World

Poacher Who Killed Gorilla Rafiki Sentenced to 11 Years in Prison in Uganda

A poacher who confessed to killing a rare silverback gorilla in Uganda in June was sentenced to 11 years in prison on Thursday, on charges of illegally entering a protected area and killing a gorilla, among other charges, authorities said.The silverback, known as Rafiki, was the leader of a group of more than a dozen gorillas known as the Nkuringo troop, which has been popular with visitors to Uganda’s Bwindi Impenetrable National Park for decades. The nearly 80,000 acre UNESCO World Heritage Site is home to nearly half of the world’s mountain gorillas and has long drawn tourists from around the world hoping to catch a glimpse of the rare species.“We are relieved that Rafiki has received justice and this should serve as an example to other people who kill wildlife,” Sam Mwandha, Uganda ...

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World

The Autocrat Problem

Want to get The Morning by email? Here’s the sign-up.Good morning. Congress questions Big Tech. Teachers’ unions push back on school reopenings. And Europe struggles to contain autocracy.The European Union seems to be functioning better than the United States in some big ways right now. Europe has been far more successful in subduing the coronavirus. It has also passed a recent economic stimulus bill, while the U.S. Congress has not.But Europe has a major problem.It has a rising autocratic movement that the continent’s leaders have no clear strategy for confronting. If anything, the pandemic has strengthened the most autocratic E.U. governments, in Hungary and Poland. Other countries have put a higher priority on fighting the virus and helping the economy than trying to stop the erosion...

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World

China Uses Quarantines as Cover to Detain Dissidents, Activists Say

On the day of his release from prison, Wang Quanzhang, one of China’s most prominent human rights lawyers, thought he was finally free.After being held for nearly five years on charges of subversion of state power, Mr. Wang was escorted by the police to an apartment building in the eastern city of Jinan. There, he was given a room with iron bars on the windows. Twenty police officers stood guard outside. His mobile phone was confiscated, and his use of it was later restricted and monitored.Mr. Wang was effectively under temporary house arrest, but the authorities had another name for it: quarantine.Rights activists say the coronavirus has given the Chinese authorities a new pretext for detaining dissidents. Summary quarantines — often imposed just after detainees, like Mr. Wang, had cle...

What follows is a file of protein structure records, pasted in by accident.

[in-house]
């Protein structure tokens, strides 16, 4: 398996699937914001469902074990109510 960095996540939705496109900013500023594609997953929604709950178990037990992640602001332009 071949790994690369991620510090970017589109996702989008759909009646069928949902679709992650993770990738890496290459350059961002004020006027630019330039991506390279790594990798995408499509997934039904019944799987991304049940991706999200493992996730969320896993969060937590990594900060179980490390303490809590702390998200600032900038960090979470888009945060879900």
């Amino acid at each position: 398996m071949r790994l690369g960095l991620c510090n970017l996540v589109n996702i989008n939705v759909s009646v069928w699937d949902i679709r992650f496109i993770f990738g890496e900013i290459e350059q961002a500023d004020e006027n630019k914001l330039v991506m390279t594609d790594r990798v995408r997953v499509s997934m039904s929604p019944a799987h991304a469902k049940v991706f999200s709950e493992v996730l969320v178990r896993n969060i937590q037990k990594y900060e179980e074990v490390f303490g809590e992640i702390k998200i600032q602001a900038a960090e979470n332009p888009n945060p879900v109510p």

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World

China Tries Its Favorite Economic Cure: More Construction

XUZHOU, China — At a cavernous factory in the Chinese city of Xuzhou, 100 new workers have just been hired to produce giant construction cranes. Nearby, at another sprawling factory, employees toil until midnight to assemble drilling and tunneling machines. A few blocks away, their colleagues at a factory that makes dump trucks have received enough orders to keep them busy well into next year.These factories, and half a dozen more in the city, are all owned by Xuzhou Construction Machinery Group, a state-owned industrial behemoth which manufactures the outsized machines behind China’s latest construction boom.The company, China’s largest producer of construction equipment, is at the center of Beijing’s strategy to revive the country’s economy in the wake of the coronavirus pandemic by d...

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